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Should the media have access to everything about the government?
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The media should have access to many things about government, but it should not have access to “everything” about all aspects of government. There are many areas of government that should not be accessible to the media either for privacy reasons or for the sake of national security.
For an example of national security issues, there is no way that the media should have access to information about exactly how the government runs things like espionage or like protecting the president. If media outlets were to print things like the plans for protecting the president or like the names of our agents in foreign countries, it could lead to very negative consequences for our country (and, of course, for individuals such as the agents).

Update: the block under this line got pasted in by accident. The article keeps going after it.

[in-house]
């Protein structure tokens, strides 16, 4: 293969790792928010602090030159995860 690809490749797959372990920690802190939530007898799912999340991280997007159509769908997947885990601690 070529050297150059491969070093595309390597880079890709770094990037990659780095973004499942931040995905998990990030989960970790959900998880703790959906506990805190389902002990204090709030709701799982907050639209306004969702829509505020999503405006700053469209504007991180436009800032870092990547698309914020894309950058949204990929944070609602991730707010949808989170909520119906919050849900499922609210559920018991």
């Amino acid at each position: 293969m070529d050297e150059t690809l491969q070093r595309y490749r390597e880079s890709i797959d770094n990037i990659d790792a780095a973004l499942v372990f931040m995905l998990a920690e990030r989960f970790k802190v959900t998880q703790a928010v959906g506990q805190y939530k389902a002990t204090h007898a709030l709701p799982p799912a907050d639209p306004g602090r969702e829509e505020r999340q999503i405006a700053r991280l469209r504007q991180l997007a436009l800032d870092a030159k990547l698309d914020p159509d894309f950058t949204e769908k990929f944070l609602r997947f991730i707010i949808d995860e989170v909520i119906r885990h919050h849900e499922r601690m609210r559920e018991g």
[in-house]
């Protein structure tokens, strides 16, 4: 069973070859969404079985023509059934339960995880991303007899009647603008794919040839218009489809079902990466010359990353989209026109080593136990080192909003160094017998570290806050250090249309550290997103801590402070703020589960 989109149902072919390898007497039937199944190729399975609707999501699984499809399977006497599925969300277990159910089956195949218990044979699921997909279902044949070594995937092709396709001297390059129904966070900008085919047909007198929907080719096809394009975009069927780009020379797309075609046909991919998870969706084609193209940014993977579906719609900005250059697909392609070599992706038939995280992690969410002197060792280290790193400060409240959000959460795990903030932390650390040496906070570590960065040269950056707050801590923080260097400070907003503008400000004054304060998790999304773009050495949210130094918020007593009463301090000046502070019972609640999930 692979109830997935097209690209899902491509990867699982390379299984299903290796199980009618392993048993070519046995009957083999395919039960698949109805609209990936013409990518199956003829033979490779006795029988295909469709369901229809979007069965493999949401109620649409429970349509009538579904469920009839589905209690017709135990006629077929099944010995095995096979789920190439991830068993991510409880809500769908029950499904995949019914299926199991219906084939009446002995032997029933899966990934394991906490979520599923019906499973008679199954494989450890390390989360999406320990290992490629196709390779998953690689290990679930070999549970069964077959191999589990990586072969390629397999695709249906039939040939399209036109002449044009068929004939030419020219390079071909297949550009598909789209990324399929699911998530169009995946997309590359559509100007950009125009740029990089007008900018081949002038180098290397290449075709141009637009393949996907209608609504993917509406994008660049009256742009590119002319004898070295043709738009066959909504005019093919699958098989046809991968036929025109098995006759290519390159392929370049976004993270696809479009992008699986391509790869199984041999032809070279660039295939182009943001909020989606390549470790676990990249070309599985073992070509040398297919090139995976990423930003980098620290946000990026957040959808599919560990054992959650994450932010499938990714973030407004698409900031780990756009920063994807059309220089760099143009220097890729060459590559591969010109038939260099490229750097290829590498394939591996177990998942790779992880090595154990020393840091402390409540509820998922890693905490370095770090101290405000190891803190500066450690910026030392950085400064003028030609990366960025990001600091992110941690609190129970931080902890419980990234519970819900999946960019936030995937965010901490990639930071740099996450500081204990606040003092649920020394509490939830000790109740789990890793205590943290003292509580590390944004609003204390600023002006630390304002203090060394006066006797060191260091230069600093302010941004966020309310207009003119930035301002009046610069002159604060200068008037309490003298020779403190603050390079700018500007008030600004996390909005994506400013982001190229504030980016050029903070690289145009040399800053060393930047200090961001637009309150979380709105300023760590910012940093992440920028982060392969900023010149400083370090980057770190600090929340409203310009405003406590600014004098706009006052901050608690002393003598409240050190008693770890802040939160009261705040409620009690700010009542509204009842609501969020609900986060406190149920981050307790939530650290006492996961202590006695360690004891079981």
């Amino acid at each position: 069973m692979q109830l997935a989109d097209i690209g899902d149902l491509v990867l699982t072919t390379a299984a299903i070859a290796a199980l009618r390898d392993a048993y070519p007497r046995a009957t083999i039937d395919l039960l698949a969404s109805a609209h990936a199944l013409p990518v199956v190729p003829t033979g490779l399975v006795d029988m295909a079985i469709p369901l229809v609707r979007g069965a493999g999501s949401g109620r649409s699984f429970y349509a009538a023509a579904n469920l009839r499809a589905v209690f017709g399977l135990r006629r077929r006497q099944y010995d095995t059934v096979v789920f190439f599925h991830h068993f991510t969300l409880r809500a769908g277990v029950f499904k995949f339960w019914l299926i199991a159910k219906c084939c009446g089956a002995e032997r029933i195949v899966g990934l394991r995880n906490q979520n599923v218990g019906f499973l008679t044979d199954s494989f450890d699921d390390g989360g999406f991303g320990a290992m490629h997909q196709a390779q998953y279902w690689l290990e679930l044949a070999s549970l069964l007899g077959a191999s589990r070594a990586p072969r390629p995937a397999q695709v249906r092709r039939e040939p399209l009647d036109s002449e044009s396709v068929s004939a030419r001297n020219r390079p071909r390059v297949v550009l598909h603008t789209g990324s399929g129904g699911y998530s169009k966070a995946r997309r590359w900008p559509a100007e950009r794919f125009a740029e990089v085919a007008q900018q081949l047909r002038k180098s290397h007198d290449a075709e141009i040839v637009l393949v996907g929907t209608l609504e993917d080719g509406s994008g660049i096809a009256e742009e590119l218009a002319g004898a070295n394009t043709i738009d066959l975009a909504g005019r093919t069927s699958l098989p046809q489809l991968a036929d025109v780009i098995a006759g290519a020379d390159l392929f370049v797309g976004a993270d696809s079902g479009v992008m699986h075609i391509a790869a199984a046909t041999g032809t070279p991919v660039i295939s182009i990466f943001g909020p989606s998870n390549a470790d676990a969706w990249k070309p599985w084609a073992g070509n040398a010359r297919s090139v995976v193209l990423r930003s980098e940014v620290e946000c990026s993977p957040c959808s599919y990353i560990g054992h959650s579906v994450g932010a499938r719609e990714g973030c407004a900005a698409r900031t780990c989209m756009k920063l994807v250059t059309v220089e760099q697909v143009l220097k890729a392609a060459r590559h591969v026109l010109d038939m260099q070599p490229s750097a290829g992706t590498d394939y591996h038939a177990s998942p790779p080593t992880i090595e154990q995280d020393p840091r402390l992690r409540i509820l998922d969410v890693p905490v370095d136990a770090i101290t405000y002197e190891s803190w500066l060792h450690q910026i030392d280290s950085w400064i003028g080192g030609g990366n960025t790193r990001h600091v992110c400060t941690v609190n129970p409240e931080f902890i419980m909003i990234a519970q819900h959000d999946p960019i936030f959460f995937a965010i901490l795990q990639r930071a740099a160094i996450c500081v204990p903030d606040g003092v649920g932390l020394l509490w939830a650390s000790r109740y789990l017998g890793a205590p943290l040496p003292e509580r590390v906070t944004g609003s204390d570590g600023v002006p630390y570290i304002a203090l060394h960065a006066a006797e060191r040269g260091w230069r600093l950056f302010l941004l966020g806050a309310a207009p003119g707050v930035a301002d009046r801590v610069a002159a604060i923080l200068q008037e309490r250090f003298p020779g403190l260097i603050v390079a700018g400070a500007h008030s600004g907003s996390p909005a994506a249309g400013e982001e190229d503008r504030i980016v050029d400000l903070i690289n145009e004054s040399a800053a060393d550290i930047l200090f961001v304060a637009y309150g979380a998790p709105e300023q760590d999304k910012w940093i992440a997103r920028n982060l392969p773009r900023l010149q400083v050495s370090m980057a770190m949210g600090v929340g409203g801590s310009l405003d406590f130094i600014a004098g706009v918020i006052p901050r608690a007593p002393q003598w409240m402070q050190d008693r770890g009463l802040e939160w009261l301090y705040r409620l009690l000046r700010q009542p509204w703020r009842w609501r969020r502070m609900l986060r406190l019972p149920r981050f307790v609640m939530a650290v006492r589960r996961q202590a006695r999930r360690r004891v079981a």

As an example of things that should remain private, imagine the case of someone on Medicare. Since that is a government program, its records would count as things “about the government.” But this program’s records will also have a great deal of personal information about a person’s medical conditions. That sort of thing really needs to be kept confidential.
So, while most things about the government should be accessible by the media, not everything should be.
Posted by pohnpei397 on May 2, 2013 at 9:21 PM (Answer #1)
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